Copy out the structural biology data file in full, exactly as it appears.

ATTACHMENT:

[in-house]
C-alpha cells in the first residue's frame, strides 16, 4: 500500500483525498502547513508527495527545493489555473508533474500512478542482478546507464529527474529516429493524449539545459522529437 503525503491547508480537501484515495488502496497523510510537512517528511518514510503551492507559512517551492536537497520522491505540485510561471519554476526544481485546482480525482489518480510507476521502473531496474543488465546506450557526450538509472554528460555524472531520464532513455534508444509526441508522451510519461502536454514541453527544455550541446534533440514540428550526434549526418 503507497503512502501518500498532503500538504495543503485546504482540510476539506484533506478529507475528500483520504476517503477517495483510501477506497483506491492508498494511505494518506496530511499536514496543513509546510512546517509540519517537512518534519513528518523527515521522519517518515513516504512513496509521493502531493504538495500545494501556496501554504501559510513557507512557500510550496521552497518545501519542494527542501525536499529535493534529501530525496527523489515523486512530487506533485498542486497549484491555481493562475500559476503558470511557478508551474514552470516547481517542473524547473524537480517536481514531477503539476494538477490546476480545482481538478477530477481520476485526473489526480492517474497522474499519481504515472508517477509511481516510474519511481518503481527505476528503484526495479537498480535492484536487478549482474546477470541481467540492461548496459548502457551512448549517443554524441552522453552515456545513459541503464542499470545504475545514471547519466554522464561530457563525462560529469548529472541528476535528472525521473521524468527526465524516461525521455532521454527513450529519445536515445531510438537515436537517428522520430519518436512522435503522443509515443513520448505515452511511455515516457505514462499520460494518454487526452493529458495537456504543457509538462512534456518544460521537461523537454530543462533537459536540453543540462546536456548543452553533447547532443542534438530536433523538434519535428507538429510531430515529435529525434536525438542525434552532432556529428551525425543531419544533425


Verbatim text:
[in-house]
C-alpha cells in the first residue's frame, strides 16, 4: 500500500483525498502547513508527495527545493489555473508533474500512478542482478546507464529527474529516429493524449539545459522529437 503525503491547508480537501484515495488502496497523510510537512517528511518514510503551492507559512517551492536537497520522491505540485510561471519554476526544481485546482480525482489518480510507476521502473531496474543488465546506450557526450538509472554528460555524472531520464532513455534508444509526441508522451510519461502536454514541453527544455550541446534533440514540428550526434549526418 503507497503512502501518500498532503500538504495543503485546504482540510476539506484533506478529507475528500483520504476517503477517495483510501477506497483506491492508498494511505494518506496530511499536514496543513509546510512546517509540519517537512518534519513528518523527515521522519517518515513516504512513496509521493502531493504538495500545494501556496501554504501559510513557507512557500510550496521552497518545501519542494527542501525536499529535493534529501530525496527523489515523486512530487506533485498542486497549484491555481493562475500559476503558470511557478508551474514552470516547481517542473524547473524537480517536481514531477503539476494538477490546476480545482481538478477530477481520476485526473489526480492517474497522474499519481504515472508517477509511481516510474519511481518503481527505476528503484526495479537498480535492484536487478549482474546477470541481467540492461548496459548502457551512448549517443554524441552522453552515456545513459541503464542499470545504475545514471547519466554522464561530457563525462560529469548529472541528476535528472525521473521524468527526465524516461525521455532521454527513450529519445536515445531510438537515436537517428522520430519518436512522435503522443509515443513520448505515452511511455515516457505514462499520460494518454487526452493529458495537456504543457509538462512534456518544460521537461523537454530543462533537459536540453543540462546536456548543452553533447547532443542534438530536433523538434519535428507538429510531430515529435529525434536525438542525434552532432556529428551525425543531419544533425